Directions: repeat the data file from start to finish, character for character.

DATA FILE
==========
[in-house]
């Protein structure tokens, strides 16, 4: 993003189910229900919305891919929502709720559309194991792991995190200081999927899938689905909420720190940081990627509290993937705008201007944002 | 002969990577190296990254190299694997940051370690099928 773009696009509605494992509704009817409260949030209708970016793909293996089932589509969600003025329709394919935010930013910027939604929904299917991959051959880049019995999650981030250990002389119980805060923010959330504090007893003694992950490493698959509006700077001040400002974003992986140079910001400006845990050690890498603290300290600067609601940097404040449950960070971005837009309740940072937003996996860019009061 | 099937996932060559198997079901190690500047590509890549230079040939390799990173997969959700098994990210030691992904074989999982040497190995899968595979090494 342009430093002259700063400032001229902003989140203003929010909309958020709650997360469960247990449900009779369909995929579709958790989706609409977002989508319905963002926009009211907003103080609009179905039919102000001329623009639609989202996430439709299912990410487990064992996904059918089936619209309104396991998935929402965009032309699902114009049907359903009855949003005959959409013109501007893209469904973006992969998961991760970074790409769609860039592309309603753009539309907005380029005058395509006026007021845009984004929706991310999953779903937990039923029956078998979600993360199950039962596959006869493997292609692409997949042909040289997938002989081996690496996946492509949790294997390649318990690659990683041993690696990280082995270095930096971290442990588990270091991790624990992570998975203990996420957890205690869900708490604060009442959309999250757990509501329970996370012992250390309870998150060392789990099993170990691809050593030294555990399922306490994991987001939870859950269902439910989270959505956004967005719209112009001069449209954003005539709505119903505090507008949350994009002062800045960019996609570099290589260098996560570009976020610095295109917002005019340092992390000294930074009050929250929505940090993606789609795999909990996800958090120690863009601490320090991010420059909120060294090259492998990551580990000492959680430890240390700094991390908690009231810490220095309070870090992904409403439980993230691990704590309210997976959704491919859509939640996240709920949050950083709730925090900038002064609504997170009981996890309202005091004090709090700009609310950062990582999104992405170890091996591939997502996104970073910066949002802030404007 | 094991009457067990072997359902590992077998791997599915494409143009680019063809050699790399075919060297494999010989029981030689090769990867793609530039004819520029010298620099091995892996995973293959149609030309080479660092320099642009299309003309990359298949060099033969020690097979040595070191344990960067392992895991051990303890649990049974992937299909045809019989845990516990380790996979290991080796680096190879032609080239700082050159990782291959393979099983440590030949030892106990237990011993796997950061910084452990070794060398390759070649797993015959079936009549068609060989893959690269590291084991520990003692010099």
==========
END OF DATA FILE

[in-house]
């Protein structure tokens, strides 16, 4: 993003189910229900919305891919929502709720559309194991792991995190200081999927899938689905909420720190940081990627509290993937705008201007944002 | 002969990577190296990254190299694997940051370690099928 773009696009509605494992509704009817409260949030209708970016793909293996089932589509969600003025329709394919935010930013910027939604929904299917991959051959880049019995999650981030250990002389119980805060923010959330504090007893003694992950490493698959509006700077001040400002974003992986140079910001400006845990050690890498603290300290600067609601940097404040449950960070971005837009309740940072937003996996860019009061 | 099937996932060559198997079901190690500047590509890549230079040939390799990173997969959700098994990210030691992904074989999982040497190995899968595979090494 342009430093002259700063400032001229902003989140203003929010909309958020709650997360469960247990449900009779369909995929579709958790989706609409977002989508319905963002926009009211907003103080609009179905039919102000001329623009639609989202996430439709299912990410487990064992996904059918089936619209309104396991998935929402965009032309699902114009049907359903009855949003005959959409013109501007893209469904973006992969998961991760970074790409769609860039592309309603753009539309907005380029005058395509006026007021845009984004929706991310999953779903937990039923029956078998979600993360199950039962596959006869493997292609692409997949042909040289997938002989081996690496996946492509949790294997390649318990690659990683041993690696990280082995270095930096971290442990588990270091991790624990992570998975203990996420957890205690869900708490604060009442959309999250757990509501329970996370012992250390309870998150060392789990099993170990691809050593030294555990399922306490994991987001939870859950269902439910989270959505956004967005719209112009001069449209954003005539709505119903505090507008949350994009002062800045960019996609570099290589260098996560570009976020610095295109917002005019340092992390000294930074009050929250929505940090993606789609795999909990996800958090120690863009601490320090991010420059909120060294090259492998990551580990000492959680430890240390700094991390908690009231810490220095309070870090992904409403439980993230691990704590309210997976959704491919859509939640996240709920949050950083709730925090900038002064609504997170009981996890309202005091004090709090700009609310950062990582999104992405170890091996591939997502996104970073910066949002802030404007 | 094991009457067990072997359902590992077998791997599915494409143009680019063809050699790399075919060297494999010989029981030689090769990867793609530039004819520029010298620099091995892996995973293959149609030309080479660092320099642009299309003309990359298949060099033969020690097979040595070191344990960067392992895991051990303890649990049974992937299909045809019989845990516990380790996979290991080796680096190879032609080239700082050159990782291959393979099983440590030949030892106990237990011993796997950061910084452990070794060398390759070649797993015959079936009549068609060989893959690269590291084991520990003692010099």